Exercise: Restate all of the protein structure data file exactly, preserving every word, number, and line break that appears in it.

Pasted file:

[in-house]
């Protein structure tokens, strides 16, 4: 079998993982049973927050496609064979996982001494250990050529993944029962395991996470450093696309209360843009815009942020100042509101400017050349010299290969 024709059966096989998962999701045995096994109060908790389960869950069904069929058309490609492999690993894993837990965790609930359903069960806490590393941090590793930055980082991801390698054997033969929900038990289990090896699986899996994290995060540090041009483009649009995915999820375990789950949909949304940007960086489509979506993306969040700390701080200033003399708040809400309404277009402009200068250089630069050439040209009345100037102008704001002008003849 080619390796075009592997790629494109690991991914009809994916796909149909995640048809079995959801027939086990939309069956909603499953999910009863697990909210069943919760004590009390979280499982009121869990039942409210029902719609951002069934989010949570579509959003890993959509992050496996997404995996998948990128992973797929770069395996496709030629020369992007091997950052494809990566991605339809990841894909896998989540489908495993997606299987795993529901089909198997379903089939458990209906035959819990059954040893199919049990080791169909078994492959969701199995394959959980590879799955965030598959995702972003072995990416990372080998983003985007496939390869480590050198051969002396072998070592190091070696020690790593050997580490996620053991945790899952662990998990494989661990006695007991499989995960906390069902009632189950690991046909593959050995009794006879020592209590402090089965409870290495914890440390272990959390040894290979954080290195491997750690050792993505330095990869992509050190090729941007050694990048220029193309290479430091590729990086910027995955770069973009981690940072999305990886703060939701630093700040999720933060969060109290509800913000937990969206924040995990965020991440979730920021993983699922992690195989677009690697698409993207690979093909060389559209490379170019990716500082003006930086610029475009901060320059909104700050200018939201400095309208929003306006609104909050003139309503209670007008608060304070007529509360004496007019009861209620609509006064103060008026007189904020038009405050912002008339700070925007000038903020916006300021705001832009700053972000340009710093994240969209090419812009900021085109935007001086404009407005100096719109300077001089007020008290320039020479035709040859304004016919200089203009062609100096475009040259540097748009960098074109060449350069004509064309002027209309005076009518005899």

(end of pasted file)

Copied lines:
[in-house]
């Protein structure tokens, strides 16, 4: 079998993982049973927050496609064979996982001494250990050529993944029962395991996470450093696309209360843009815009942020100042509101400017050349010299290969 024709059966096989998962999701045995096994109060908790389960869950069904069929058309490609492999690993894993837990965790609930359903069960806490590393941090590793930055980082991801390698054997033969929900038990289990090896699986899996994290995060540090041009483009649009995915999820375990789950949909949304940007960086489509979506993306969040700390701080200033003399708040809400309404277009402009200068250089630069050439040209009345100037102008704001002008003849 080619390796075009592997790629494109690991991914009809994916796909149909995640048809079995959801027939086990939309069956909603499953999910009863697990909210069943919760004590009390979280499982009121869990039942409210029902719609951002069934989010949570579509959003890993959509992050496996997404995996998948990128992973797929770069395996496709030629020369992007091997950052494809990566991605339809990841894909896998989540489908495993997606299987795993529901089909198997379903089939458990209906035959819990059954040893199919049990080791169909078994492959969701199995394959959980590879799955965030598959995702972003072995990416990372080998983003985007496939390869480590050198051969002396072998070592190091070696020690790593050997580490996620053991945790899952662990998990494989661990006695007991499989995960906390069902009632189950690991046909593959050995009794006879020592209590402090089965409870290495914890440390272990959390040894290979954080290195491997750690050792993505330095990869992509050190090729941007050694990048220029193309290479430091590729990086910027995955770069973009981690940072999305990886703060939701630093700040999720933060969060109290509800913000937990969206924040995990965020991440979730920021993983699922992690195989677009690697698409993207690979093909060389559209490379170019990716500082003006930086610029475009901060320059909104700050200018939201400095309208929003306006609104909050003139309503209670007008608060304070007529509360004496007019009861209620609509006064103060008026007189904020038009405050912002008339700070925007000038903020916006300021705001832009700053972000340009710093994240969209090419812009900021085109935007001086404009407005100096719109300077001089007020008290320039020479035709040859304004016919200089203009062609100096475009040259540097748009960098074109060449350069004509064309002027209309005076009518005899």